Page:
• C02 extraction coupled with cross-flow filtration3.

• C02 fluidification of viscous fluids during crossflow filtration'.

• Membrane contactor/reactor working under SC C02 conditions".

Solvent recovery or separation of C02 from complex mixtures should be a very interesting alternative to reducing the energy requirements in the solvent cycle in a conventional supercritical fluid extraction (SFE) operation. In this way, SFE can be associated to a nanofiltration process to regenerate SC C02 without depressurization and repressurization steps. Sartorelli and Brunner3 have proposed the modification of the solvent cycle in a SFE process, introducing a nanofiltration step to reduce the operation costs represented by the compression of C02.

On the other hand, different authors 1-5-6-7 have analysed the mass transfer of dense C02 or mixtures containing C02 through different types of membranes. All these authors explain the mass transfer through porous media by means of different mechanisms depending on the type and structural parameters of the materials, identifying macroscopic and microscopic phenomena.

In a previous contribution 6, a unified approach to characterize mass transfer of liquid, gas and supercritical carbon dioxide through microporous membranes has been presented. Nevertheless, the experimental runs required to analyse the mass transport through membranes involve complex (and generally expensive) experiments based on different devices operating in steady-state conditions. Low values of permeability involve an important variability in this type of measurements and in some cases the methods applied to macroporous materials are not applicable to a microporous media.

In this study we describe a new methodology to estimate the permeability of gas, liquid, critical and supercritical fluids through MFI zeolite membranes and the interpretations of these results in function of its structural parameters.


2.1. Zeolites and zeolite membranes

Zeolites are inorganic substrates with intrinsic microporous properties. Basically they are crystalline aluminasilicates constituted from a three dimensional network of Si04 and A104 tetrahedra8. Zeolites can be represented by empiric formulas M2/nO,Al203,xSi02,yH20 in which n is the valency of the cation M and where x/2 indicates the Si/Al ratio (equal or larger than two). The hydrophobic / hydrophilic property of the membrane as well as its thermal stability depends on the quantity of Al inside the material '. The pore size depends on the cation involved in the structure: Ca+, Na+ and K+ gives 5Á, 4Á, and 3Á respectively 8.

The synthesis of zeolite membranes with a low content of alumina (MFI) has been extensively reported. These membranes have been manufactured on stainless steel supports presenting a thickness of 50 um or have been synthesised inside the pores of a-Al203 substrates (100-200 nm) resulting on zeolite layers of about 30 to 50 um. Aetll the authors have used the hydrothermal crystallisation for the in-situ synthesis of zeolites 8-10, u. The gas transport through these membranes can be ensured not only by the intracrystalline diffusion but also by the intercrystalline diffusion including through mesoporous defects between the zeolite and alumina crystals.Figure 2 shows the crystalline structure of a MFI zeolite.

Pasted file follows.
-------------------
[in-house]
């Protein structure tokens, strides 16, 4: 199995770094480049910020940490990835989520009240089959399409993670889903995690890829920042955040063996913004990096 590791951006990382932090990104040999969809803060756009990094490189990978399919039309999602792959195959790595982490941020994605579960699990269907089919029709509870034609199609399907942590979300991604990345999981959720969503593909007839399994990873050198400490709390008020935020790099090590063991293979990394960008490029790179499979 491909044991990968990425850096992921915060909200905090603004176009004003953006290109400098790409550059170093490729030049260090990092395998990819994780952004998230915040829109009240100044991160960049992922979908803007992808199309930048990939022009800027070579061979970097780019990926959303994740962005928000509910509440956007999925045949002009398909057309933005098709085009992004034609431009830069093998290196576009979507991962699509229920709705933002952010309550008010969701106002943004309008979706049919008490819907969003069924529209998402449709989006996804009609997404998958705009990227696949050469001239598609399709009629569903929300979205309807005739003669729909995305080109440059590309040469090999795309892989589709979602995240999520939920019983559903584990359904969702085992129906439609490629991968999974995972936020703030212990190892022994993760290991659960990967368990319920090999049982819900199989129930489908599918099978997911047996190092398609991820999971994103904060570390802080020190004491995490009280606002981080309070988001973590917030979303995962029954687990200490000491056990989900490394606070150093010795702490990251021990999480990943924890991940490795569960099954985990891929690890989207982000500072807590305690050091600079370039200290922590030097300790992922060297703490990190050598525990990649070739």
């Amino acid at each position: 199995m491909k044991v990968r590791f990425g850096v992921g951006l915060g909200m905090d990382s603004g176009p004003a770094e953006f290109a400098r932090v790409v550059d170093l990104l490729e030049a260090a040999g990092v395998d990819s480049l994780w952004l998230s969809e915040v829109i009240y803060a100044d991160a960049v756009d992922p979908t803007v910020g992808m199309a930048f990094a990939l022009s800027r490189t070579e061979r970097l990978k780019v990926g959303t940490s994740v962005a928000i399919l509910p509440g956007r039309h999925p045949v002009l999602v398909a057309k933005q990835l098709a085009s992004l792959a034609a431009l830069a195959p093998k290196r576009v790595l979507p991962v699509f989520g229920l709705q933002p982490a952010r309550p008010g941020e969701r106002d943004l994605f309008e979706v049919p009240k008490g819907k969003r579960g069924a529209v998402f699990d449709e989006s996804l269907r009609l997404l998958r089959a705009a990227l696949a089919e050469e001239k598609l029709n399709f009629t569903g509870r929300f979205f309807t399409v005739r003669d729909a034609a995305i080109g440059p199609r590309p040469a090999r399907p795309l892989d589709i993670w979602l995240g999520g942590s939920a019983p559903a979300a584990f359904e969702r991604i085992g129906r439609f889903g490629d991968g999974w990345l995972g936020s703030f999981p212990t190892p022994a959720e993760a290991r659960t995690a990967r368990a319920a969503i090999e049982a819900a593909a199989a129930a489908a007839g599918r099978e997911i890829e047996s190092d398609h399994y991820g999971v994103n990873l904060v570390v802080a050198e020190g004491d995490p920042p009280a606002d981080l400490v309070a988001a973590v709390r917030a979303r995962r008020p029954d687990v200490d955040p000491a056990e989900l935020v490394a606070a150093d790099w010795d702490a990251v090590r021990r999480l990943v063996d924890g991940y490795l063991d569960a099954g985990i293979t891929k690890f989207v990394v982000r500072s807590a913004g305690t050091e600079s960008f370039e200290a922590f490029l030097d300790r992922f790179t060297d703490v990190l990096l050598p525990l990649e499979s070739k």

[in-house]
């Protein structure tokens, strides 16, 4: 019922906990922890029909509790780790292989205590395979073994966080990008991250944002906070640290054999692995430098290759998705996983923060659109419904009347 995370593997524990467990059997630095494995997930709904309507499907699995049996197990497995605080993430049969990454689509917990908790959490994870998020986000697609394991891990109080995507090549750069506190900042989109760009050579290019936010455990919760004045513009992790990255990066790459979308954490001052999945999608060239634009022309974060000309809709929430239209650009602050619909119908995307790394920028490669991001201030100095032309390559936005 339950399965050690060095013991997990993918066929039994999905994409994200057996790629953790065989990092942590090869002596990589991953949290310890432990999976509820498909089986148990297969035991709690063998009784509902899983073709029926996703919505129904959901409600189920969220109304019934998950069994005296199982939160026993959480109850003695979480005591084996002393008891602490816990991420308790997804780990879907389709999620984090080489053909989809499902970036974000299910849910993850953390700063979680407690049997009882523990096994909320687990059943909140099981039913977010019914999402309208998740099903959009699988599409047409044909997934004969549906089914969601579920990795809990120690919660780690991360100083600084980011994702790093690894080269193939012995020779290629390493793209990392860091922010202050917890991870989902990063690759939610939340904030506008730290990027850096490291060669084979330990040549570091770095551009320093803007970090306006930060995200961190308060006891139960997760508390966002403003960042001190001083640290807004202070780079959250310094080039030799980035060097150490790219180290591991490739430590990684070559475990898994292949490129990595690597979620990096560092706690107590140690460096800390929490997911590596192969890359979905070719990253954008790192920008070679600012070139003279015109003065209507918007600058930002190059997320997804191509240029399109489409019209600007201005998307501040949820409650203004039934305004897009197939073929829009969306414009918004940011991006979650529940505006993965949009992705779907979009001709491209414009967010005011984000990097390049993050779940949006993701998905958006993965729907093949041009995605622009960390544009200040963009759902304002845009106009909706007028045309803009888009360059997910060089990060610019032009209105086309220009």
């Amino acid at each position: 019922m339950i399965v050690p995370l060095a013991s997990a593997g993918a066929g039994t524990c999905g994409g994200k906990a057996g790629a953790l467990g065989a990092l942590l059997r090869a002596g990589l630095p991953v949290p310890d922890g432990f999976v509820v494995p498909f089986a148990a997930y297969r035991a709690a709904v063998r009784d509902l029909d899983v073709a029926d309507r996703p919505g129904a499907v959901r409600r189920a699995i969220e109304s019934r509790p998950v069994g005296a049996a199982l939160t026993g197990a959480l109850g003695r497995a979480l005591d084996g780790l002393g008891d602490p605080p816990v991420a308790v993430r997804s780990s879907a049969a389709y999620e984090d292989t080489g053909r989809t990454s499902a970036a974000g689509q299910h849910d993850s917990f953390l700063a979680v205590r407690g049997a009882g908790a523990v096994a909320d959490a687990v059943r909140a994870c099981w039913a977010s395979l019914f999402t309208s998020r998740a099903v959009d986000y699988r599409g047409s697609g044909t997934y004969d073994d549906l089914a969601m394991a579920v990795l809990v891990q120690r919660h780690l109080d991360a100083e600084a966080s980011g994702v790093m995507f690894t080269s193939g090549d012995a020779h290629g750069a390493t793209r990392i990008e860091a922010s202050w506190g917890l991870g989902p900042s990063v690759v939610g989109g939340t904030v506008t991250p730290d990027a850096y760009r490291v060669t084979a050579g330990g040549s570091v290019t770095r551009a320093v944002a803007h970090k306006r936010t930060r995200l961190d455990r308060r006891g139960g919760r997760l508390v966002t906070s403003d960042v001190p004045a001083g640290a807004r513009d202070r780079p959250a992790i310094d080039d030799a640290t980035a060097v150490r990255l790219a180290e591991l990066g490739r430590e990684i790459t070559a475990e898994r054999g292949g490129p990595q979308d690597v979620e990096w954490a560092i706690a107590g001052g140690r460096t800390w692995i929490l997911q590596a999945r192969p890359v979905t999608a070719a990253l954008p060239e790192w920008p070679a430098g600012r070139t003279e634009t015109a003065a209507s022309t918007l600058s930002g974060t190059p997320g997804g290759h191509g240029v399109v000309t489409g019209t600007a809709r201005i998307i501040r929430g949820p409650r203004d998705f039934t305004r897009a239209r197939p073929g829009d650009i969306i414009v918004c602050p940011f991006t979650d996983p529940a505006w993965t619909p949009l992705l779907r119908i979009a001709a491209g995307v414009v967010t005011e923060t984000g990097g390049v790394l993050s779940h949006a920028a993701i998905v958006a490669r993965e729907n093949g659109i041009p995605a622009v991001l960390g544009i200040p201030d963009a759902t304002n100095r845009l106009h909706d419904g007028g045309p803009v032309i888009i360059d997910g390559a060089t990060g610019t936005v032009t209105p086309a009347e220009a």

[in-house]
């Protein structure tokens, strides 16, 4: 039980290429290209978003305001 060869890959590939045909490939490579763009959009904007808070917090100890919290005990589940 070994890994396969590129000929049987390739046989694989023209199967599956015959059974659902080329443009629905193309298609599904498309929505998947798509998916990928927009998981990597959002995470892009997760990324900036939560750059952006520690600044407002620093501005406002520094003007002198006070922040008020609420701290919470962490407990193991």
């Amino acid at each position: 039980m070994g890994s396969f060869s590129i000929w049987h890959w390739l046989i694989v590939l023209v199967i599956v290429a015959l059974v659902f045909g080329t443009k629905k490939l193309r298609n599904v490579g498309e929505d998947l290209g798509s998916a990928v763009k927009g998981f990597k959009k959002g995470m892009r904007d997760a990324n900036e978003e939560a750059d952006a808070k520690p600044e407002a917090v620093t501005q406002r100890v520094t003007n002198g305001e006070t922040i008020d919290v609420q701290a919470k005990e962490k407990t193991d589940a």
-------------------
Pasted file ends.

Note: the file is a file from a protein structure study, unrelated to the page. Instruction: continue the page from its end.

In relation to what has been previously said concerning the potential defects of zeolite membranes, we have chosen to characterise at first the exact contribution of the viscous flow (Poiseuille) to the total SCF flow. Then, the theory of transport through a microporous solid, quite complex due to the large number of mechanisms that are able to interfere at the same time, will be introduced.

Zeolite membranes used in this study have been formed by hydrothermal sysnthesis18. From this treatment it has been possible to prepare composite MFI/ a-Al203 zeolite membranes in which most of the zeolite material was grown in situ, inside specific pores of a commercial a-Al203 support (figure 3). The methodology involves a hydrothermal treatment at 175-190°C of a sol (Si02/ TPAOH/FL.O) in contact with the a-alumina tubular support (Pall-Exekia, France). The tubes have a three-layer asymmetric structure with mean pore sizes of 10, 0.8 and 0.2 um. After the synthesis the template was eliminated in air at 600°C (2 h). It can be observed that the pores of the two internal layers of the support (0.2 and 0.8 um pore sizes) are almost totally filled with zeolite. The grains of the external layer (10 um pore sizes) are only partially covered with zeolite crystals. These observations are in good agreement with the mercury porosimetry analysis of the support before and after synthesis.

2.2. Mass transport mechanisms

Some classical mass transport mechanisms through porous media may be clearly identified in macroporous and mesoporous materials, these mechanisms depend on the operation conditions and structural parameters. Figure 4 shows an outline of these different mechanisms:

After having appraised the structural parameters of membranes (A^/Az) of Titanium-Nafion, Sarrade 12 applies the following equations to describe the permeance (mol m"2 s"1 Pa"1) of pure gas in Knudsen diffusion and viscous flow (Poiseuille) regimes:

From these equations, permeance clearly varies as a function of three variables: mean pressure, temperature and dynamic viscosity.

In microporous materials, the pore diameter is very close to the molecular diameter of the species diffusing through the porosity. Then, molecular interactions between the elementary entities of the fluid and the wall of the membrane pores should become relevant for the mass transport. In previous studies 5-6, we applied a formulation based on these interactions for the modeling of supercritical C02 transfer through microporous membranes. In those previous works, we considered at low concentration rates the following expression of flux (J, mol m"2 s"1):